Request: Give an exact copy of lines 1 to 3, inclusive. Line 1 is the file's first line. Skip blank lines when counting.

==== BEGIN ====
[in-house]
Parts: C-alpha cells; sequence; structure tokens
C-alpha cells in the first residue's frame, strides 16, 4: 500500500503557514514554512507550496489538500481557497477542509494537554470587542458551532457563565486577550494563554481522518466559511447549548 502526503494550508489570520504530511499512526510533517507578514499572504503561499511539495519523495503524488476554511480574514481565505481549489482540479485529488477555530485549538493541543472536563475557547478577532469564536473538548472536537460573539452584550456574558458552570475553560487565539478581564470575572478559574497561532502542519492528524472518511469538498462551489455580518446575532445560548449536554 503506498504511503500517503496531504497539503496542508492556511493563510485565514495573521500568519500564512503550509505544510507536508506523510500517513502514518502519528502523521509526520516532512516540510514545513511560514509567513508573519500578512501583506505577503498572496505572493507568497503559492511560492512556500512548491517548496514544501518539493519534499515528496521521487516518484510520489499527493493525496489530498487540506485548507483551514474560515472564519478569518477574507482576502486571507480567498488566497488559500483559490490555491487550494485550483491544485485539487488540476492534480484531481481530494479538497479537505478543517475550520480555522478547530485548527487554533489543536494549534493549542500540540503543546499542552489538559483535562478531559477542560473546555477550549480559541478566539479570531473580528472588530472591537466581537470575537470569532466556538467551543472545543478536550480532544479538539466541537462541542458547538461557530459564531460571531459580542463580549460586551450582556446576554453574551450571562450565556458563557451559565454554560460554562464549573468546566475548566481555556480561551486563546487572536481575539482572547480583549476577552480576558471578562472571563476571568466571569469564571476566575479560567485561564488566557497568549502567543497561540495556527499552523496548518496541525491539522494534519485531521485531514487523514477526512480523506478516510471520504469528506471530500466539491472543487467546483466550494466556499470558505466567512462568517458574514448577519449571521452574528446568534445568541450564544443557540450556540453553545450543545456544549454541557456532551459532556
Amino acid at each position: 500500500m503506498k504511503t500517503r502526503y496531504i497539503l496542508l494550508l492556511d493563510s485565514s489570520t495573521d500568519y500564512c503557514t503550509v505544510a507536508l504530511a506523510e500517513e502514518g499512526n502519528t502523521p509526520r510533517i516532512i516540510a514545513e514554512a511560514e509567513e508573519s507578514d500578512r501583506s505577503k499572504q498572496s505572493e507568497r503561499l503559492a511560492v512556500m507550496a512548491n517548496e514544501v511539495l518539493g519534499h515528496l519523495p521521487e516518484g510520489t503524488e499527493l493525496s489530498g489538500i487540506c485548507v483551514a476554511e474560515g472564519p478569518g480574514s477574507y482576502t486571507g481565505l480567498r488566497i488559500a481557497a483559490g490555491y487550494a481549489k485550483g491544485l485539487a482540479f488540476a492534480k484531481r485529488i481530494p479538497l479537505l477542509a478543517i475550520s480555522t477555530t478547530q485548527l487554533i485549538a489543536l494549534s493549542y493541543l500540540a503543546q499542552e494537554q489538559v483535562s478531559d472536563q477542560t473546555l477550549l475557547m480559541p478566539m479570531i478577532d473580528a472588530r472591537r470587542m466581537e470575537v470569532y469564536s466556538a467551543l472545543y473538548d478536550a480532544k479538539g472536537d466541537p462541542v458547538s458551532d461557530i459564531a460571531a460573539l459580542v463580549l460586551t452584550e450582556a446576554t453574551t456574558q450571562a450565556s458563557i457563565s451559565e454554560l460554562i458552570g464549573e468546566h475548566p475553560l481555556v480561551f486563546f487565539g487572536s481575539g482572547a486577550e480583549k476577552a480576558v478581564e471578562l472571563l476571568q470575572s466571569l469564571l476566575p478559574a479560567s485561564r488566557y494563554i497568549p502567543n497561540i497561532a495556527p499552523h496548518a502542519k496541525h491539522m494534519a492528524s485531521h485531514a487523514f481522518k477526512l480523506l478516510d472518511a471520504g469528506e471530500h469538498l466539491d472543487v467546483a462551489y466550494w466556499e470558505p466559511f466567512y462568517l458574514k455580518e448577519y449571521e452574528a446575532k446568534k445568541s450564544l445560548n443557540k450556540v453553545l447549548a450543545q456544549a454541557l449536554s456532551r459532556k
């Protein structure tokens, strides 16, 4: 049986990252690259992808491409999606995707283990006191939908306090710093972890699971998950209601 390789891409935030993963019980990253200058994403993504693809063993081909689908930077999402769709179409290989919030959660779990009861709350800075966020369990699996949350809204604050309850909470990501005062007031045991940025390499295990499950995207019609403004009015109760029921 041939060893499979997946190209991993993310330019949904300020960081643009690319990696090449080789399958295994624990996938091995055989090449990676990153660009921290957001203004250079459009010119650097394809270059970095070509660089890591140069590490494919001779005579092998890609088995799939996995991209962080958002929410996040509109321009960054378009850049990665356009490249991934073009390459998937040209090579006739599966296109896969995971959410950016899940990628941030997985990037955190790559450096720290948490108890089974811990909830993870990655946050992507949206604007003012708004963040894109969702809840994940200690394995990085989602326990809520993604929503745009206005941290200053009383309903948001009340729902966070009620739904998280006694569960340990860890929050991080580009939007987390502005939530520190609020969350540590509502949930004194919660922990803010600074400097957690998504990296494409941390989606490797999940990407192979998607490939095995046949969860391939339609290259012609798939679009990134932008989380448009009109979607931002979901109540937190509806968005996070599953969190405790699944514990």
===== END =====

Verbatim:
[in-house]
Parts: C-alpha cells; sequence; structure tokens
C-alpha cells in the first residue's frame, strides 16, 4: 500500500503557514514554512507550496489538500481557497477542509494537554470587542458551532457563565486577550494563554481522518466559511447549548 502526503494550508489570520504530511499512526510533517507578514499572504503561499511539495519523495503524488476554511480574514481565505481549489482540479485529488477555530485549538493541543472536563475557547478577532469564536473538548472536537460573539452584550456574558458552570475553560487565539478581564470575572478559574497561532502542519492528524472518511469538498462551489455580518446575532445560548449536554 503506498504511503500517503496531504497539503496542508492556511493563510485565514495573521500568519500564512503550509505544510507536508506523510500517513502514518502519528502523521509526520516532512516540510514545513511560514509567513508573519500578512501583506505577503498572496505572493507568497503559492511560492512556500512548491517548496514544501518539493519534499515528496521521487516518484510520489499527493493525496489530498487540506485548507483551514474560515472564519478569518477574507482576502486571507480567498488566497488559500483559490490555491487550494485550483491544485485539487488540476492534480484531481481530494479538497479537505478543517475550520480555522478547530485548527487554533489543536494549534493549542500540540503543546499542552489538559483535562478531559477542560473546555477550549480559541478566539479570531473580528472588530472591537466581537470575537470569532466556538467551543472545543478536550480532544479538539466541537462541542458547538461557530459564531460571531459580542463580549460586551450582556446576554453574551450571562450565556458563557451559565454554560460554562464549573468546566475548566481555556480561551486563546487572536481575539482572547480583549476577552480576558471578562472571563476571568466571569469564571476566575479560567485561564488566557497568549502567543497561540495556527499552523496548518496541525491539522494534519485531521485531514487523514477526512480523506478516510471520504469528506471530500466539491472543487467546483466550494466556499470558505466567512462568517458574514448577519449571521452574528446568534445568541450564544443557540450556540453553545450543545456544549454541557456532551459532556